After making an appointment, I was whisked away to the hospital tent. Upon careful examination of my sore wrist, the doctor was only too keen to adminster an injection. In fact I had three injections in all! He also wrote a brief prescription before sending me to the pharmacy.
Maybe the medication worked but Aistear certainly is. Learning through play in this way allows for the exploration of environments which are familiar to the children. This leads in turn to opportunities to develop oral language, reading and writing. And it was just great to see the boys in Ms Rice's and Ms Martin's class having so much fun with the process.
More information on Aistear here!
It's the first day of February and. even though the weather was decidedly wintry today, officially it's the first day of Spring.
The first of February also marks the feast day of Saint Brigid. Brigid, or Bríd, as she is known in Irish, is renowned for making a cross out of rushes.
All around our school this week, boys were busy making Saint Brigid's Crosses.
Vast quantities of rushes were required and Mr Conneely, Mr Arthur, Ms. Callan and Mr. Lynch collected these from marshland and bogs and the boys from third to sixth class got busy sorting out rushes and weaving crosses.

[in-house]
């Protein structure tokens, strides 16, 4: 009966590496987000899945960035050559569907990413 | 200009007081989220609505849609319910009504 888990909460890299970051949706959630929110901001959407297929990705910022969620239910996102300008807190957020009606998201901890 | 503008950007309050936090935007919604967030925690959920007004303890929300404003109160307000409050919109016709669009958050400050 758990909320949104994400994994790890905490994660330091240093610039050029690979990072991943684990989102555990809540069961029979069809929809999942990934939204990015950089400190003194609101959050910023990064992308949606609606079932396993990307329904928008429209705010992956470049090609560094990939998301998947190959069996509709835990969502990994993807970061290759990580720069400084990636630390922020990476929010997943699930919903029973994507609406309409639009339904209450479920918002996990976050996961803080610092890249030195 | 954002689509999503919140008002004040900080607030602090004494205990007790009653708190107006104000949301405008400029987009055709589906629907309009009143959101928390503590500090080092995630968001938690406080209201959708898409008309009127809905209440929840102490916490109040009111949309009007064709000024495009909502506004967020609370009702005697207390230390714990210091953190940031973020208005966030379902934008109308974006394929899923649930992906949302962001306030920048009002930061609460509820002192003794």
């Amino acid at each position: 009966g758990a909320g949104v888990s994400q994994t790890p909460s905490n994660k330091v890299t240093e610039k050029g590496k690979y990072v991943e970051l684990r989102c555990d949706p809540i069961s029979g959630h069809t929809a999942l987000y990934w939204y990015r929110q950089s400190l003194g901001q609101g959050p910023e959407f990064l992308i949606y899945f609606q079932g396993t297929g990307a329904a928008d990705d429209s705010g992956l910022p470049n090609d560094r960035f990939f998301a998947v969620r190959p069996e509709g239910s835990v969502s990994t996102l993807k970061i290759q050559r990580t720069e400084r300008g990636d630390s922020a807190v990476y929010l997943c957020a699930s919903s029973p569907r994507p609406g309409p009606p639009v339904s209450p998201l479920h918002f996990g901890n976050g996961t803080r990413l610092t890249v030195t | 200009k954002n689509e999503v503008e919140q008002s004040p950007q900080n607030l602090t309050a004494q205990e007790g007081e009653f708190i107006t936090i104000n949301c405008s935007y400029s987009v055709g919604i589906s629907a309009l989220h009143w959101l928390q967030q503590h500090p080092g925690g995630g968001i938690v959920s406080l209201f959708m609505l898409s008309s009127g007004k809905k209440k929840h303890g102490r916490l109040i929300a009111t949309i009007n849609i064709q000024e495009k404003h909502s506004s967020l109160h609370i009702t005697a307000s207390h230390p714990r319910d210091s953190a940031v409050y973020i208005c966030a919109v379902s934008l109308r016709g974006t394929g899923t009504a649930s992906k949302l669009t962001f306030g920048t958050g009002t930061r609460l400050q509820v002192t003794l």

Meanwhile, both Third Classes gathered together for a special Prayer Service. This prayer service celebrated Catholic Schools' week and also the heritage of Saint Brigid.
The boys told stories of Saint Brigid, her life in County Louth and Kildare and of how she comforted a dying chieftain by telling him about Jesus. Gathering rushes from the floor of the chieftain's house, Brigid weaved a cross and spoke to the chieftain of the crucifixion and resurrection of Our Lord.
Our Prayer Space celebrates Saint Brigid for the month of February. She is part of the richness of our Irish heritage, her cross being almost as widely recognized as the harp and the shamrock as a distinctly Irish symbol. Brigid herself is one of our patron saints. Her memory lives on too in those named after her. Bríd, Bridie and Breda are all variations of the name Brigid.
According to an ancient Irish custom, hanging St. Brigid's crosses over the doors or windows of the house protected the house from harm.
Nowadays, the parade of Brigid's crosses from our school reminds us that it is worthwhile keeping some ancient traditions alive and that Spring days of sunshine, warmth, life and growth have finally arrived.